So, imagine my surprise when my sister started analyzing the statistics provided by MailChimp on last week's email newsletter – letting me know open rates and click rates, and even comparing them to previous email campaigns. We only started using MailChimp a few months ago (shortly after we launched our new website), creating newsletters to provide our followers with food-for-thought (we have nothing to sell – as we have not even put our bestselling book on the site … yet).
I know that if I had asked my sister to "analyze data" she would have freaked out (that is her default setting), but because the numbers had a purpose and were clearly presented, her curiosity prompted her to review them. Which, besides giving information on our email campaign, provided proof that …
When something is relevant, we seem to ignore the mental roadblocks that we might otherwise have built.
Black has said, on more than one occasion, that having morning TV shows playing in the background while I work reduces my level of concentration. Although that may, or may not, be true (as a mom I just consider it yet another source of "white noise"), I still keep doing it. And I have to say that this week, I was so glad that I did, otherwise I'd never have realized that my sister, Black, and Dr. Fauci are both Vulcans.
Yes, I know that Vulcans aren't real (watching Star Trek with my dad is one of my fonder childhood memories, although I was never a "Trekkie"), but sometime in the last decade I was at the movies enjoying my popcorn while one of the recent Star Trek movies was playing … and I had a revelation. I realized that my sister, with her non-emotional and highly pragmatic way of looking at everything (and I mean everything – including relationships, if you can believe that) was Vulcan-like. Which explained so much, including why I always have to explain the "mere mortal" perspective to her. For her, emotions get in the way and prevent looking at things logically.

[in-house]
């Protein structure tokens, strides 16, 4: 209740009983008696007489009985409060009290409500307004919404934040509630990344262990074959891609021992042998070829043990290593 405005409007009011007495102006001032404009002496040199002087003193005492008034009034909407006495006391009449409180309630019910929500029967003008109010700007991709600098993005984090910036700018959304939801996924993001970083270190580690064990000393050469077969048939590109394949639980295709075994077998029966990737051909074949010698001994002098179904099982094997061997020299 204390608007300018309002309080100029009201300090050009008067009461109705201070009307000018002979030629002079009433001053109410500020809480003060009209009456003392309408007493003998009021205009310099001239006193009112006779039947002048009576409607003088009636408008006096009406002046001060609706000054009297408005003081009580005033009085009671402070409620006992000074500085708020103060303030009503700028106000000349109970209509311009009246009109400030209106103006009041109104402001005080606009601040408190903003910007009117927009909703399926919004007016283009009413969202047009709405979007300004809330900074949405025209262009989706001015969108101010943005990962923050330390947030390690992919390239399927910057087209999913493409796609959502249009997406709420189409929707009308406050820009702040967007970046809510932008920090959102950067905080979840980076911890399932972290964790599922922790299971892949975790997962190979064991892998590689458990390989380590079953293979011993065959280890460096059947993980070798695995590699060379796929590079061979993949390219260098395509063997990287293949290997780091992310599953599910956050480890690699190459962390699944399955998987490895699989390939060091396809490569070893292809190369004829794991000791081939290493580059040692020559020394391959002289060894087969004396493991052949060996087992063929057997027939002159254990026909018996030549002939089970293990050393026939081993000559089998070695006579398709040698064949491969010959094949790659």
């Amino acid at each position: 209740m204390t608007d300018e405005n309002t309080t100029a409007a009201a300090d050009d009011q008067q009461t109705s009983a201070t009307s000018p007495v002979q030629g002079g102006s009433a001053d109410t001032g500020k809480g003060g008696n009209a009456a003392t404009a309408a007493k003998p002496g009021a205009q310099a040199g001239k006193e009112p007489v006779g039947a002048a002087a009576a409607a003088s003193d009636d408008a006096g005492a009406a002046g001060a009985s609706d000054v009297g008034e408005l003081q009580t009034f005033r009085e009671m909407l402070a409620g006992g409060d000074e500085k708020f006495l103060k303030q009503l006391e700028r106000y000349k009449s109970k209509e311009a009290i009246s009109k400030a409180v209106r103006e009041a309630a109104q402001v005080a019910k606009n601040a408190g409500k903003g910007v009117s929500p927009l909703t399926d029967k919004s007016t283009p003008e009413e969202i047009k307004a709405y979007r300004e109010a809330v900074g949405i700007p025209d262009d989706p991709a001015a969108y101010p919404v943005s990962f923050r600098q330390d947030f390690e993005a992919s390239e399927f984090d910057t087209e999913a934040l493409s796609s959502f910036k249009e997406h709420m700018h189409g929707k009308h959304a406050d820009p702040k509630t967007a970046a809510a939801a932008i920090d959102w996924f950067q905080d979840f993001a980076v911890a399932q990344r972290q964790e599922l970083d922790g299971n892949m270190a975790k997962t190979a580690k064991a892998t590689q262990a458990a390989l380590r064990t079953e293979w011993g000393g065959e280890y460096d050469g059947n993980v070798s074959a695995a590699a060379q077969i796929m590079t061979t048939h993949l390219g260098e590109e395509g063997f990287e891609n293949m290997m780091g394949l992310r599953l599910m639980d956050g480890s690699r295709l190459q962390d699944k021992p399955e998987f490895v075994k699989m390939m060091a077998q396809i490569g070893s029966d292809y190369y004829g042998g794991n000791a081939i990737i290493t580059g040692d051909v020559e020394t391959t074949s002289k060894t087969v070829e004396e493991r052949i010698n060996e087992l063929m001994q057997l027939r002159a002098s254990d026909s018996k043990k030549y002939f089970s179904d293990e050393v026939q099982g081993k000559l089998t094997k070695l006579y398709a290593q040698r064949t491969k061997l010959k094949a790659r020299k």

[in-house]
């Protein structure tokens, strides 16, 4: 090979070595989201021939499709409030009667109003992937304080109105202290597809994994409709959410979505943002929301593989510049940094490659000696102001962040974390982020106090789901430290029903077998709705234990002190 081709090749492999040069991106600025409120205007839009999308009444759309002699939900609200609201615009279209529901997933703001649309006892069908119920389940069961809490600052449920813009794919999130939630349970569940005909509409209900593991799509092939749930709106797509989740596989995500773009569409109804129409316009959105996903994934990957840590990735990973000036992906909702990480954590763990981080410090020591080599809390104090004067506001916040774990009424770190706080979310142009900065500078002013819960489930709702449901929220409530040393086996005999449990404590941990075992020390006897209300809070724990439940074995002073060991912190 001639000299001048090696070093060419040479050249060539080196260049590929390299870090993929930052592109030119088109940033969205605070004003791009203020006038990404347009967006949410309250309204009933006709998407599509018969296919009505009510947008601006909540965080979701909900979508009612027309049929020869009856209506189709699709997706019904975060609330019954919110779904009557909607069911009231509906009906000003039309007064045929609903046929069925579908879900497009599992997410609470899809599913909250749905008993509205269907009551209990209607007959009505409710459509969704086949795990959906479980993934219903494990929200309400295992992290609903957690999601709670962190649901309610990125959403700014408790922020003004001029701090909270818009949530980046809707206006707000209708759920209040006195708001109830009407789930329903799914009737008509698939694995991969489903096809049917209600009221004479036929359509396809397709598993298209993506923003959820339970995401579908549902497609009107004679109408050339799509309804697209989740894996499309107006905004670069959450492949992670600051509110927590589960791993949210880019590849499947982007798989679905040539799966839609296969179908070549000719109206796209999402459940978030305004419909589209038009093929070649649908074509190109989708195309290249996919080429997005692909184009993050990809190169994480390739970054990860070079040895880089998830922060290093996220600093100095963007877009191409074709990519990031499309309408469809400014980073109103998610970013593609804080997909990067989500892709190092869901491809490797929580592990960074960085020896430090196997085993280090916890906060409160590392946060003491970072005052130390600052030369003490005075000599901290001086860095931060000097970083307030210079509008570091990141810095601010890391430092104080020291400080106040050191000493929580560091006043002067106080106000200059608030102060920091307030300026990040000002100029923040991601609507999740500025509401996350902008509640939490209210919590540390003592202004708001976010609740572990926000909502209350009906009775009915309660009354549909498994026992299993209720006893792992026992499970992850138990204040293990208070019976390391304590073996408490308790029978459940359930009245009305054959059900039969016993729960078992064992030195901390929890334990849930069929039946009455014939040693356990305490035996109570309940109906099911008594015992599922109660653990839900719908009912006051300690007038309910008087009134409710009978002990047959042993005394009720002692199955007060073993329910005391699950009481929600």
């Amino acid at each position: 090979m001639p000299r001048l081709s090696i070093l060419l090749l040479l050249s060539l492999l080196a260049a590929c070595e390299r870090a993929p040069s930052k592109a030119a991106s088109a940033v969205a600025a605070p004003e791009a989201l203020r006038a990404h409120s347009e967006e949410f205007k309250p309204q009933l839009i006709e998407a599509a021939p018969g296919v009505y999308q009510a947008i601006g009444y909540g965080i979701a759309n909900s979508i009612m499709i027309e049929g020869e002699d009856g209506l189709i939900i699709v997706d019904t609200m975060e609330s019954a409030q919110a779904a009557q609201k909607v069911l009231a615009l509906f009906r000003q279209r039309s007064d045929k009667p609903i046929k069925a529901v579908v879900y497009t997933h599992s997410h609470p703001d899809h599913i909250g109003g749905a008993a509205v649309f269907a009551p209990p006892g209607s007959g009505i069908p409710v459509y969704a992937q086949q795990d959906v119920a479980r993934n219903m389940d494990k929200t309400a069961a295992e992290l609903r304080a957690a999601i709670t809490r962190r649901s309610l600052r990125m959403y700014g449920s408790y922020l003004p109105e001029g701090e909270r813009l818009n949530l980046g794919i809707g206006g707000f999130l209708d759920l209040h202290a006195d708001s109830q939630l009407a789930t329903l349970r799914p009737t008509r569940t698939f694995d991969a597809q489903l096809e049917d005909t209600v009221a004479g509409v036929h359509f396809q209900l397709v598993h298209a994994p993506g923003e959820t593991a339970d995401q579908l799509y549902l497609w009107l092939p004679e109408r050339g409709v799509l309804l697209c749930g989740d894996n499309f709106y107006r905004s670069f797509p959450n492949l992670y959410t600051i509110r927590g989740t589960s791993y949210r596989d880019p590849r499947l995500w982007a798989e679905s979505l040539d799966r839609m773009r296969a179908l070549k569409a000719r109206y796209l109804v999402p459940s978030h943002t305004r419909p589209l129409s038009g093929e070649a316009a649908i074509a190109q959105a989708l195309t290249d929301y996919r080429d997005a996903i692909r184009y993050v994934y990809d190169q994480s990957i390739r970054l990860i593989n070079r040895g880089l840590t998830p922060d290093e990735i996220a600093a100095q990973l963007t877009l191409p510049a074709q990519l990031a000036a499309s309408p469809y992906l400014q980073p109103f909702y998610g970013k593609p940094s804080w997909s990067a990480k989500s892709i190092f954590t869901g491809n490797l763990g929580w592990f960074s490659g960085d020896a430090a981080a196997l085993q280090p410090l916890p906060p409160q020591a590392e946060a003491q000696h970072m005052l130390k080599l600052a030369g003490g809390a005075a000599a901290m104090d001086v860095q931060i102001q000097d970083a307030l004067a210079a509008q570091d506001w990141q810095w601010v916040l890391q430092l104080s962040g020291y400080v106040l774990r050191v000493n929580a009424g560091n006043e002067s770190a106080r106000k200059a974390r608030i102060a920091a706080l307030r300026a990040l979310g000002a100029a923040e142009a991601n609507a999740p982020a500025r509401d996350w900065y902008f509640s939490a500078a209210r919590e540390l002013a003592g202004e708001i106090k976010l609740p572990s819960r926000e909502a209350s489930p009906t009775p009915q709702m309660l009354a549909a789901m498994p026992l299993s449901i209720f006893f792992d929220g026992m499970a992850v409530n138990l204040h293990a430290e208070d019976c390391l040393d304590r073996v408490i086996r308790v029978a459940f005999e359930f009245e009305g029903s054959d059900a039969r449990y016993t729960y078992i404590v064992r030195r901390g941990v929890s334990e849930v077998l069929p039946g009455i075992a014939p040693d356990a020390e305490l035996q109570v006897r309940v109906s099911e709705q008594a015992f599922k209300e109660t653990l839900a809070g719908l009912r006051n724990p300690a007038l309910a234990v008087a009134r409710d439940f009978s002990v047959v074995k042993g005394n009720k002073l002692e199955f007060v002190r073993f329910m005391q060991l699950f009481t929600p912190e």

Fast forward to this week and the incredibly tragic news of the U.S. reaching 500,000 coronavirus deaths. Dr. Fauci was being interviewed by CBS This Morning, and I'll admit that I wasn't really paying any attention until I heard the doctor being asked,
Is there ever a moment when you have time to get emotional about this?
At that point, Dr. Fauci had my full and undivided attention. And I just had to laugh, and think of Black, when he replied, without hesitation,
No, I don't. And that's the point.
And then he proceeded to explain that it's not that he's a very cold person, but that you can't let emotions drive what you do. He emphasized the need to be empathic, but that you need to stay focused on the task at hand. By then, although the words were coming from Dr. Fauci, the sentiments might just as well have been from my sister.
And just as I've learned never to question my sister's unemotional, highly analytical approach to everything, I had to smile at the thought that now Black's not the only Vulcan that I "know". And respect.
For Black, Valentine's Day is a reminder, a mindset, and a year-round approach to life. Based on death. Confused? Red was. Until Black explained her "logic", which gave Red a warm and fuzzy feeling as she saw how it could help her become her year-round best – not only for herself, but for others in her life.